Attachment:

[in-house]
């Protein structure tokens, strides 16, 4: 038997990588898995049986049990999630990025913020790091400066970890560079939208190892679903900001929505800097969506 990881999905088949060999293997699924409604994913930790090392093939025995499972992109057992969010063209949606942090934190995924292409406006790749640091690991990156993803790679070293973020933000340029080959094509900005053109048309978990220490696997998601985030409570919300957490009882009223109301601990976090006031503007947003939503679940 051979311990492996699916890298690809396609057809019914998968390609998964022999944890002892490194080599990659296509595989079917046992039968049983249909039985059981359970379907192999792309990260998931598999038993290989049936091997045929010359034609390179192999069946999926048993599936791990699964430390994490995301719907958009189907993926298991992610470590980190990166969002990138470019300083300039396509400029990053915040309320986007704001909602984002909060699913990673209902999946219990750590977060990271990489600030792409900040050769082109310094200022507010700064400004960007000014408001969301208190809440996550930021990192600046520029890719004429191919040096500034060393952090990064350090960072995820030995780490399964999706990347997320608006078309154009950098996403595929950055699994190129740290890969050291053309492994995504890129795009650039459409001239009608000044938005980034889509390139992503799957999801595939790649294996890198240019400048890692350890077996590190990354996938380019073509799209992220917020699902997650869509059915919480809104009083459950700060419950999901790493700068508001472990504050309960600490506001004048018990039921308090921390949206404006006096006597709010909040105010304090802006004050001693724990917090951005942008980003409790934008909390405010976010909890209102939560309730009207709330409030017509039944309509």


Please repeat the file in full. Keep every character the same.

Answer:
[in-house]
């Protein structure tokens, strides 16, 4: 038997990588898995049986049990999630990025913020790091400066970890560079939208190892679903900001929505800097969506 990881999905088949060999293997699924409604994913930790090392093939025995499972992109057992969010063209949606942090934190995924292409406006790749640091690991990156993803790679070293973020933000340029080959094509900005053109048309978990220490696997998601985030409570919300957490009882009223109301601990976090006031503007947003939503679940 051979311990492996699916890298690809396609057809019914998968390609998964022999944890002892490194080599990659296509595989079917046992039968049983249909039985059981359970379907192999792309990260998931598999038993290989049936091997045929010359034609390179192999069946999926048993599936791990699964430390994490995301719907958009189907993926298991992610470590980190990166969002990138470019300083300039396509400029990053915040309320986007704001909602984002909060699913990673209902999946219990750590977060990271990489600030792409900040050769082109310094200022507010700064400004960007000014408001969301208190809440996550930021990192600046520029890719004429191919040096500034060393952090990064350090960072995820030995780490399964999706990347997320608006078309154009950098996403595929950055699994190129740290890969050291053309492994995504890129795009650039459409001239009608000044938005980034889509390139992503799957999801595939790649294996890198240019400048890692350890077996590190990354996938380019073509799209992220917020699902997650869509059915919480809104009083459950700060419950999901790493700068508001472990504050309960600490506001004048018990039921308090921390949206404006006096006597709010909040105010304090802006004050001693724990917090951005942008980003409790934008909390405010976010909890209102939560309730009207709330409030017509039944309509």